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Boardwalk this Way

The contrast could not be more stark: On one boardwalk, you experience an explosion of color, sounds and motion. On another, you bask in the serenity of untouched nature perfect for religious reflections.

So what do some of America’s most beloved boardwalks have in common? They all draw visitors for their seemingly endless ocean views and easy beach access.

Church groups with both youth and the young at heart will enjoy the wacky thrills of the amusement park boardwalks, which often feature brand-new rides as well as historic attractions. Calmer boardwalks with some attractions and some areas of quiet can appeal to groups of all ages.

Whether your faith-based group desires the zany fun of a full-blown amusement park or a more peaceful stroll down the beach, these American boardwalks will delight.

The Wildwoods, New Jersey

Imagine the adrenaline high of riding a giant monster truck on the beach with all the roaring sounds and power that goes with it. The Wildwood Boardwalk offers this noisy experience along with about two miles of shops, eateries, arcades and amusement parks.

“The only way I can describe it is the scents, sights and sounds of pure sensory overload,” said Ben Rose, director of marketing and public relations for Greater Wildwoods Tourism Improvement. “It takes you back to what a Jersey boardwalk was like in its heyday. It hasn’t changed much, except there are new attractions each year.”

With more rides than Disneyland, The Wildwoods draw 250,000 people on the boardwalk during its peak season. The Wildwood Boardwalk remains one of the country’s last great seaside promenades with three amusement piers and two water parks.

Since its modest beginnings as a 150-yard walkway in the 1890s, the boardwalk has become a symbol of Americana pop culture, with doo-wop-style architecture preserved in many structures. The Sightseer Tram Cars always make an impression with guests and are known for their classic announcement, “Watch the tram car, please.” Originally built for the 1939 World’s Fair, the cars have ferried guests up and down the boardwalk since 1949.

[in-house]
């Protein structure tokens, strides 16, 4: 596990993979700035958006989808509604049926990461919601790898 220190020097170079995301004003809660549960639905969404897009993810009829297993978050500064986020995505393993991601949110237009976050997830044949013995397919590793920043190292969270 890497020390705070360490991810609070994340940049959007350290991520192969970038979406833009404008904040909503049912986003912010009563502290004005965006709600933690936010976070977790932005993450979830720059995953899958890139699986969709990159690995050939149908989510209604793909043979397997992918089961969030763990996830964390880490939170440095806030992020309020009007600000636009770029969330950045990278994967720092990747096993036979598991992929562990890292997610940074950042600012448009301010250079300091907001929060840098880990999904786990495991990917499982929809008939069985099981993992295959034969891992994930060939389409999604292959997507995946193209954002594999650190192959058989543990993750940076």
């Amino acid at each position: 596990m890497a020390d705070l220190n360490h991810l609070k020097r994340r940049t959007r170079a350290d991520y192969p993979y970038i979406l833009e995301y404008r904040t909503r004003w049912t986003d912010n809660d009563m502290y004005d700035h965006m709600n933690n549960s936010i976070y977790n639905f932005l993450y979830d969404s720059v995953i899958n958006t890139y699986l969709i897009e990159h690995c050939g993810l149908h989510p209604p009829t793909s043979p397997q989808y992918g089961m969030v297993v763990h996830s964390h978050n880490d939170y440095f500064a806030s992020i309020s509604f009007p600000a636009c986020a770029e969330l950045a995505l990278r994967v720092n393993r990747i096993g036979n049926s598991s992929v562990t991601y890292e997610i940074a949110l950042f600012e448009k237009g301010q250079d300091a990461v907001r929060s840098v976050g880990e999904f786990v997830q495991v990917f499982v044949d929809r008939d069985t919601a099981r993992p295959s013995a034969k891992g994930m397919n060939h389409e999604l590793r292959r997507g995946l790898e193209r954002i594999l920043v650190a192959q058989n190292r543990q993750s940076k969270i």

The wholesome atmosphere especially appeals to church groups. “I think we’re the only boardwalk with an active chapel that conducts services throughout the day,” said Rose. “The Boardwalk Chapel seats about 100 to 125 people, with a pastor that is very dedicated.”

Even the Wildwood Boardwalk retains some quiet from the hours of 6 a.m. to 11 a.m., when the city allows bikes on the boardwalk. Groups can rent bikes, stop for breakfast and continue alongside the beach for an up-to-six-mile round-trip ride.

Long Beach, Washington

With dune grasses on one side and the Pacific’s thundering waves on the other, the Long Beach Boardwalk creates the illusion of complete isolation despite its location a short walk from town.

“It’s really a natural, serene experience as opposed to a carnival boardwalk,” said Drew Foster, marketing communications coordinator for the Long Beach Peninsula Visitors Bureau. “It’s different from other boardwalks in that it isn’t lined with businesses or rides. It’s lined with interpretive panels and nature.”

This popular boardwalk often appears on lists of America’s best boardwalks despite its divergence from other more active sites, since the half-mile trail offers stunning panoramas and wildlife-viewing opportunities at a very accessible location. Church groups walking the short boardwalk can watch for interpretive panels to point out shipwreck locations, wildlife and the North Head Lighthouse.

Visitors should also watch the skies for eagles, peregrine falcons and colorful kites, as the boardwalk hosts the annual Washington State International Kite Festival each August.

Guests looking for a longer hike can follow the connecting eight-mile-long Discovery Trail, which commemorates the beach where Lewis and Clark finally reached the Pacific Ocean. The trail runs through forest groves and overlooks and ends in downtown Ilwaco, Washington.

After the tranquil walk, groups can experience the excitement of nearby Long Beach’s downtown.

“Long Beach is your quintessential childhood beach town,” said Foster. “There’s everything from seafood to saltwater taffy and ice cream shops. We have go-karts, bumper cars and carnival rides.”